Panoramic images of the Venusian surface were returned in the course of the Soviet VENERA missions in 1975 and 1982. In total, 41 images or their fragments were transmitted by the landers’ cameras. Up to now, 10 or 11 unusual objects were found, analyzed, and discussed in relevant publications. The re-processing of the images made it possible to detect novel unusual objects that could be signs of hypothetical life on the Venus planet. Compared to the VENERA-13 landing site [4-6], the analyzed VENERA-14 panoramas represent geological provinces of another type. Object found on panoramas of VENERA-14 were originally referred to as “hespy” [7] (similarly to the case of the VENERA-13 landing site). However, described here unusually shaped objects, apparently, represent another hypothetical group of Venusian flora. Similarly to [4-6] and for convenience of description, the specific nickname “Amisadas” was proposed for this group of objects (an abbreviation from the name of ancient Babylonian king Ammizaduqa in Mesopotamia (XVI century BC). His astronomers used clay tablets in which apparitions of Venus were recorded. It should be noted that the processing of primary images to the level required to search for hypothetical forms of Venusian fauna and flora, as well as search in itself, are difficult and time consuming tasks. This is the fact that can explain, why the systematic study that began four years ago, in 2009, has resulted so far in 11 or 12 findings only of hypothetical objects. Up to now, the analysis is not completed yet; approximately a half of available images were studied. The Amisadas are related to most recent results. Entities found in the present study strongly diverse in their shape so that, as a rule, to classify them to certain groups is impossible. Most easily is detection of terramorphic objects, like a Bear-cub [3], Figure 1, an Owl [6], a Mushroom [5] and a Scorpion [8].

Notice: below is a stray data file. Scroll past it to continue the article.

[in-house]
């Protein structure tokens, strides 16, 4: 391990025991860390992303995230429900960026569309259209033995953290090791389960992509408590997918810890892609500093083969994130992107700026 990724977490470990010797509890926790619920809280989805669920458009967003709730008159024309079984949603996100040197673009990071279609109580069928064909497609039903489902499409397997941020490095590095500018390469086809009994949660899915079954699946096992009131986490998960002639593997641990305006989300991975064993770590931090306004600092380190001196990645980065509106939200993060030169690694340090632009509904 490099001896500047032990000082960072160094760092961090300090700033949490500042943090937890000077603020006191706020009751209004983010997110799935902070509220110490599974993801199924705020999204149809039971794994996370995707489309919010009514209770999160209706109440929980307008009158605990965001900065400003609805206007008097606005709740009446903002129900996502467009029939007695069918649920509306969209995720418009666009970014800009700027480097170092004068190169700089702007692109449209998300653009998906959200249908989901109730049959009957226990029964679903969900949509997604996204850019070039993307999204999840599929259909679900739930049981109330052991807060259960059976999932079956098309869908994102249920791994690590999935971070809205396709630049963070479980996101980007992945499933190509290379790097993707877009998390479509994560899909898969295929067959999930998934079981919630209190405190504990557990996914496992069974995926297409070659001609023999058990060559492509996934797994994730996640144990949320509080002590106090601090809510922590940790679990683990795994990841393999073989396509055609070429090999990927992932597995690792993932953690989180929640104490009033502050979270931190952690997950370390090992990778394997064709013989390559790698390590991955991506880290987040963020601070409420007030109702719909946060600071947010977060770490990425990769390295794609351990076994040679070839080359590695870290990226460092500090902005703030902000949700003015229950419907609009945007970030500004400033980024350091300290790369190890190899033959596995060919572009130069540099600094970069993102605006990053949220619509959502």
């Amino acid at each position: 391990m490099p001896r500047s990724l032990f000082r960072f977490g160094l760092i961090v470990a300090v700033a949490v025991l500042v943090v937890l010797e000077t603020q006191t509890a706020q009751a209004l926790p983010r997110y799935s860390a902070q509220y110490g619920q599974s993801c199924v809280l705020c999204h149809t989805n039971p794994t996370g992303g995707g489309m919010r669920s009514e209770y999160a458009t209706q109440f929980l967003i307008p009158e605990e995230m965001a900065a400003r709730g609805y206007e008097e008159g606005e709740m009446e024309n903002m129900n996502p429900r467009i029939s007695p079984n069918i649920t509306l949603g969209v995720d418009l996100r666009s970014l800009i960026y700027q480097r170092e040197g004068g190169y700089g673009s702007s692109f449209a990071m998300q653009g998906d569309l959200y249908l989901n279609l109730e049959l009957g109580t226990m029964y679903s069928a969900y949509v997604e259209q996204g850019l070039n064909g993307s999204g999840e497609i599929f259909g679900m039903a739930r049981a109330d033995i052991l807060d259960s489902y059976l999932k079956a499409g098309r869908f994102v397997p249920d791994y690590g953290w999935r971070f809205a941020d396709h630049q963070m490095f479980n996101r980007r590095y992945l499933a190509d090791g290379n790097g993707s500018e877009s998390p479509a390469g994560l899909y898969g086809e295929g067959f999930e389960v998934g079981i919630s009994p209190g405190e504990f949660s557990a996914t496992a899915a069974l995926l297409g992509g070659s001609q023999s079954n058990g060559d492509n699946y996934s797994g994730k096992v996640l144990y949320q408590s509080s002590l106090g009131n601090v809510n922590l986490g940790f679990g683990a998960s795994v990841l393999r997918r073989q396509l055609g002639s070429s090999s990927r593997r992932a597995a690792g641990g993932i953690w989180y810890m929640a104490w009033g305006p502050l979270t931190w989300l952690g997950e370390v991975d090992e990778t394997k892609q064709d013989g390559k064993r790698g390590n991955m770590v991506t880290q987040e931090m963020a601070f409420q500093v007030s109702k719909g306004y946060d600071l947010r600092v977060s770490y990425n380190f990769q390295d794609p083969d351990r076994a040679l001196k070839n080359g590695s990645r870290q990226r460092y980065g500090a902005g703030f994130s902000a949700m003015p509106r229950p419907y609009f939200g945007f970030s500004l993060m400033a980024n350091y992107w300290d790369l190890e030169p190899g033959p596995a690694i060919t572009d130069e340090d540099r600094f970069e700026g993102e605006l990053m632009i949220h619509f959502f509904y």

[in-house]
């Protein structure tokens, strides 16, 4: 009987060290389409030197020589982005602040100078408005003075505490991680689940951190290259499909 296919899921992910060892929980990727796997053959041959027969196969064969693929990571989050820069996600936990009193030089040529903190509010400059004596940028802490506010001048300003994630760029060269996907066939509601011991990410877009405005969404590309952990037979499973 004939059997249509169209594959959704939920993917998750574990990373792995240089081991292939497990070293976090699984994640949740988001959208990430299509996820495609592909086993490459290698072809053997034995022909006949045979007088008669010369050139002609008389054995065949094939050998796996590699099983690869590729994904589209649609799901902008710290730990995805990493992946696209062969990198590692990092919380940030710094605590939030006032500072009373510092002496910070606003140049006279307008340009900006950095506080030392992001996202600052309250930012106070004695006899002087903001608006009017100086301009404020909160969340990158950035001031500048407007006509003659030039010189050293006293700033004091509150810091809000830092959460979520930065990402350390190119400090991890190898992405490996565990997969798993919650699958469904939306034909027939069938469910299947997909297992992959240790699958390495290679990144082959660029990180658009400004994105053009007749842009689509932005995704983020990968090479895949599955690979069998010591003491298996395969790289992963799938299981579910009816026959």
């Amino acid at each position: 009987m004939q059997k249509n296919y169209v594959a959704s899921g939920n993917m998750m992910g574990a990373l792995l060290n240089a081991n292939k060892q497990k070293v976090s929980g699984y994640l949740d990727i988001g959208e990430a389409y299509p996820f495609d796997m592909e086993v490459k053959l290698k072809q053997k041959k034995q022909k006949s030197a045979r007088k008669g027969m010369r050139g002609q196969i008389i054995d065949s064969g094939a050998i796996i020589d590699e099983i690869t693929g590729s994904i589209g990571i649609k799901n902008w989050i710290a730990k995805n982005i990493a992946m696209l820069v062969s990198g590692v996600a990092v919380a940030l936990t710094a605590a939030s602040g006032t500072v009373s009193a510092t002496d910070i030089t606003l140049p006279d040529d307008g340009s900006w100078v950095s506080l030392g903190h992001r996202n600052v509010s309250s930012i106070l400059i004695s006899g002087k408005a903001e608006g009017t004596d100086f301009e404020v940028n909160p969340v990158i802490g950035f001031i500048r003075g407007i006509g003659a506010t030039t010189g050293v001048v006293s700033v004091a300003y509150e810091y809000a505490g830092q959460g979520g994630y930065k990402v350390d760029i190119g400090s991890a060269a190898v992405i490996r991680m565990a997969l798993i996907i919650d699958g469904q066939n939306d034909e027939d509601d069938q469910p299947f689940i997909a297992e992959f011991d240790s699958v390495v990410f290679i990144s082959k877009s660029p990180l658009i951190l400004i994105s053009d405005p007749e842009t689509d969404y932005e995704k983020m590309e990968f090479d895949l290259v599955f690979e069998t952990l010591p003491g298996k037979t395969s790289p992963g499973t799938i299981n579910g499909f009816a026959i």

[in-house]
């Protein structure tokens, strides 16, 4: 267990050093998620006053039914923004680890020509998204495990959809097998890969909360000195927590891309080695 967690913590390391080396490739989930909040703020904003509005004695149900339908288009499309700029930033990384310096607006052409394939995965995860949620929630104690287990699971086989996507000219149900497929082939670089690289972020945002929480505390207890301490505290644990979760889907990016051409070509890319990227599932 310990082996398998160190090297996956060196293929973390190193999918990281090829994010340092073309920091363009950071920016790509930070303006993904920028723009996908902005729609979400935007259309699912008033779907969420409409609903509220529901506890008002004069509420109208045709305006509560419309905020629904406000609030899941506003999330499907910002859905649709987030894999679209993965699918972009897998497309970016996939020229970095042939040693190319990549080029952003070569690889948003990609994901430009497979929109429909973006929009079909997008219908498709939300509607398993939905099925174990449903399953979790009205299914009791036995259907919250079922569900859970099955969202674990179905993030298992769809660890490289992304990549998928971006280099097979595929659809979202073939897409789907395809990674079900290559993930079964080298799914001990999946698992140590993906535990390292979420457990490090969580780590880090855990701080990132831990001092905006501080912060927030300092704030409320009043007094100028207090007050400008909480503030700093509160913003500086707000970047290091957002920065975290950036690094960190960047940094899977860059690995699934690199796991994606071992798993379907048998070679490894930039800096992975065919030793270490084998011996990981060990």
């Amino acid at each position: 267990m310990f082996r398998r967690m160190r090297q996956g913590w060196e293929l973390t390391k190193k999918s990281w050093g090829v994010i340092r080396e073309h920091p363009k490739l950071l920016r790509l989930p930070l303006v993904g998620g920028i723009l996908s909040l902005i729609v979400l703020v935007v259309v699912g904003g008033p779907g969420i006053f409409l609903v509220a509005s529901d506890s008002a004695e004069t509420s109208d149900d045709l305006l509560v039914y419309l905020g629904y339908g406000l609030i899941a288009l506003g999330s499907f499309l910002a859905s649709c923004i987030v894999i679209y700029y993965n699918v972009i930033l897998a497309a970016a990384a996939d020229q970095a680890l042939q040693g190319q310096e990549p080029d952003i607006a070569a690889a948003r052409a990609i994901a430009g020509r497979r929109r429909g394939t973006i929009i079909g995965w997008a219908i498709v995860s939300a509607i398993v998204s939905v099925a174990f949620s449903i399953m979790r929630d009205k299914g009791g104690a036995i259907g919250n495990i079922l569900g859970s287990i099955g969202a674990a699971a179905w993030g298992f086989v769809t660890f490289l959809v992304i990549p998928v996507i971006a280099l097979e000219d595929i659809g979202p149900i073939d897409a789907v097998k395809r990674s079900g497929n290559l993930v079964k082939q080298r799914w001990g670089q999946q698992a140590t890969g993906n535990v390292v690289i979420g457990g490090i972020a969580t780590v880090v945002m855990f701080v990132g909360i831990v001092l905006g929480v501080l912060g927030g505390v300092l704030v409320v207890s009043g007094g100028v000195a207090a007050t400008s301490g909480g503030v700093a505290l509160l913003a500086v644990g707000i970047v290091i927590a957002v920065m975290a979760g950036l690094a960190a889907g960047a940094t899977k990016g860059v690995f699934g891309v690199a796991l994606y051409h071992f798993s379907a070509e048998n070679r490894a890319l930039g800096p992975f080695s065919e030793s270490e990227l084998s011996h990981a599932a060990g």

Nevertheless, even in these cases, it took long time (sometimes few months) to recognize an object presented in an insufficiently clear image. Certain kind of support occurred from the atlas of Earth’s living forms. However, many objects that strongly differed from surrounding background are unusual so that there was nothing to compare. Of course, the possibility of artifacts associated with the interference of noise cannot be excluded, especially when images are noisy. In these cases, a very thorough analysis was required. An example is an object called Disk [4], which was detected in the BW-6 panorama transmitted to the Earth on the 87th-100th min upon landing the VENERA-13 module. Panoramas of VENERA landers were studied for many years by both Russian and foreign researchers. However, the Amisadas are described for the first time. Therefore, the natural question arises, why no entities, even terramorphic were found previously? This fact can be explained by two reasons. The first one is that nobody was looking for them, although the earliest publication about it (by the author) is dated by 1978 [9]. The second, more important reason is the necessity to develop novel processing methods that did not exist previously and the processing is very labour assuming. Therefore, in the present paper, we make an attempt to describe the method of search for detection and processing of terramorphic objects, namely of Amisadas. It is more difficult to explain, why a certain object could attract attention and be found out. Apparently, this is associated with individual features of the image perception for different persons. These properties are sharpened, e.g., at talent professional photographers of nature, who are capable to notice and fix unusual images or compositions ignored by other people.